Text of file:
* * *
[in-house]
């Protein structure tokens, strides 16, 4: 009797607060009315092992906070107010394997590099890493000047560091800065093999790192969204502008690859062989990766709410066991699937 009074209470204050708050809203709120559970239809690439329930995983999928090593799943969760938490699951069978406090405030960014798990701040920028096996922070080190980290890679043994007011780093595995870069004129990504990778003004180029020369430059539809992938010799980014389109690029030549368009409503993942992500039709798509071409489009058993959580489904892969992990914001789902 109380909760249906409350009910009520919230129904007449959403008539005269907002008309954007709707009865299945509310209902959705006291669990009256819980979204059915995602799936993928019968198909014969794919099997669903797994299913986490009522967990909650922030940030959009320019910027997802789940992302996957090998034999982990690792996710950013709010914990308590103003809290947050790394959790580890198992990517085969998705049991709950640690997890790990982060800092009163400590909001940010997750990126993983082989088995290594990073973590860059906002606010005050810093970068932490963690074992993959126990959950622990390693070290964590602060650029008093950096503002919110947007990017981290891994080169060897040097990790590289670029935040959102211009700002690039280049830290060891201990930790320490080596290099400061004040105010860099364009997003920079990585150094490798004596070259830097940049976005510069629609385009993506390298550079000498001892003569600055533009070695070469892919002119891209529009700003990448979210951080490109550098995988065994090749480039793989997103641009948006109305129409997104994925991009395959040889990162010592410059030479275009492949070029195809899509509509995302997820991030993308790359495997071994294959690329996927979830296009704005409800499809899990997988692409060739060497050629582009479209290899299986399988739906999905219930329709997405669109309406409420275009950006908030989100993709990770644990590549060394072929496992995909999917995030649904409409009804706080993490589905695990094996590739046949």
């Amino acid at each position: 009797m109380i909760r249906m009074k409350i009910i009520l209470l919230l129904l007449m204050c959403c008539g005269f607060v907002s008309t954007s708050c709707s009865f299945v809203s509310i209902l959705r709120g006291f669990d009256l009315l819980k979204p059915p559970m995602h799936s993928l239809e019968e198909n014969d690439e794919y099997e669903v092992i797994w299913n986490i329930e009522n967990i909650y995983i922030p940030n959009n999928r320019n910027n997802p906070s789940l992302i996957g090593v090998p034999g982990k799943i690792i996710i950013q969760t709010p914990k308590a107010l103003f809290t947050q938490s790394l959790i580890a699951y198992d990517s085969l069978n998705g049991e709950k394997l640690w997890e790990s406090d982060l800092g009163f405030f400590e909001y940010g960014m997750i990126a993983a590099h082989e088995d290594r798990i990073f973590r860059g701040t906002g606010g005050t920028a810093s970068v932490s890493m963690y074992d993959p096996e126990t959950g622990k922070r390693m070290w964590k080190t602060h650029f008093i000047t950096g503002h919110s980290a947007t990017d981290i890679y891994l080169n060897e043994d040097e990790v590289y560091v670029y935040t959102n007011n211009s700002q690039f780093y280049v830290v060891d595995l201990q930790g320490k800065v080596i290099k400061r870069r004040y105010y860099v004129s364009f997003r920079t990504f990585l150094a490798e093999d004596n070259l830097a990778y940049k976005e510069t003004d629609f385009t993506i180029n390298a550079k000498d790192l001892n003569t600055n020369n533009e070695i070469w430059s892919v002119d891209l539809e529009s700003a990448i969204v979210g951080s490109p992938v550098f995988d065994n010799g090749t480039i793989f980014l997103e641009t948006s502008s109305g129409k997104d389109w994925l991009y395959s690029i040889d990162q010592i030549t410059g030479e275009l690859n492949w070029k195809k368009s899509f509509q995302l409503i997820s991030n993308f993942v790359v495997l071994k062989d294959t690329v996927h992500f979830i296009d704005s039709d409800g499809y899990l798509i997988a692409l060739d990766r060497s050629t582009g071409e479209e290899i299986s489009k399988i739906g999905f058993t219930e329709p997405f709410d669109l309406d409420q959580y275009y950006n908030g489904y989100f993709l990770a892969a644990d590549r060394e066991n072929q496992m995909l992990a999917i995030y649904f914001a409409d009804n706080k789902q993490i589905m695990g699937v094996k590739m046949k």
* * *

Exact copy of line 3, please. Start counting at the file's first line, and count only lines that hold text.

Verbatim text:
């Amino acid at each position: 009797m109380i909760r249906m009074k409350i009910i009520l209470l919230l129904l007449m204050c959403c008539g005269f607060v907002s008309t954007s708050c709707s009865f299945v809203s509310i209902l959705r709120g006291f669990d009256l009315l819980k979204p059915p559970m995602h799936s993928l239809e019968e198909n014969d690439e794919y099997e669903v092992i797994w299913n986490i329930e009522n967990i909650y995983i922030p940030n959009n999928r320019n910027n997802p906070s789940l992302i996957g090593v090998p034999g982990k799943i690792i996710i950013q969760t709010p914990k308590a107010l103003f809290t947050q938490s790394l959790i580890a699951y198992d990517s085969l069978n998705g049991e709950k394997l640690w997890e790990s406090d982060l800092g009163f405030f400590e909001y940010g960014m997750i990126a993983a590099h082989e088995d290594r798990i990073f973590r860059g701040t906002g606010g005050t920028a810093s970068v932490s890493m963690y074992d993959p096996e126990t959950g622990k922070r390693m070290w964590k080190t602060h650029f008093i000047t950096g503002h919110s980290a947007t990017d981290i890679y891994l080169n060897e043994d040097e990790v590289y560091v670029y935040t959102n007011n211009s700002q690039f780093y280049v830290v060891d595995l201990q930790g320490k800065v080596i290099k400061r870069r004040y105010y860099v004129s364009f997003r920079t990504f990585l150094a490798e093999d004596n070259l830097a990778y940049k976005e510069t003004d629609f385009t993506i180029n390298a550079k000498d790192l001892n003569t600055n020369n533009e070695i070469w430059s892919v002119d891209l539809e529009s700003a990448i969204v979210g951080s490109p992938v550098f995988d065994n010799g090749t480039i793989f980014l997103e641009t948006s502008s109305g129409k997104d389109w994925l991009y395959s690029i040889d990162q010592i030549t410059g030479e275009l690859n492949w070029k195809k368009s899509f509509q995302l409503i997820s991030n993308f993942v790359v495997l071994k062989d294959t690329v996927h992500f979830i296009d704005s039709d409800g499809y899990l798509i997988a692409l060739d990766r060497s050629t582009g071409e479209e290899i299986s489009k399988i739906g999905f058993t219930e329709p997405f709410d669109l309406d409420q959580y275009y950006n908030g489904y989100f993709l990770a892969a644990d590549r060394e066991n072929q496992m995909l992990a999917i995030y649904f914001a409409d009804n706080k789902q993490i589905m695990g699937v094996k590739m046949k």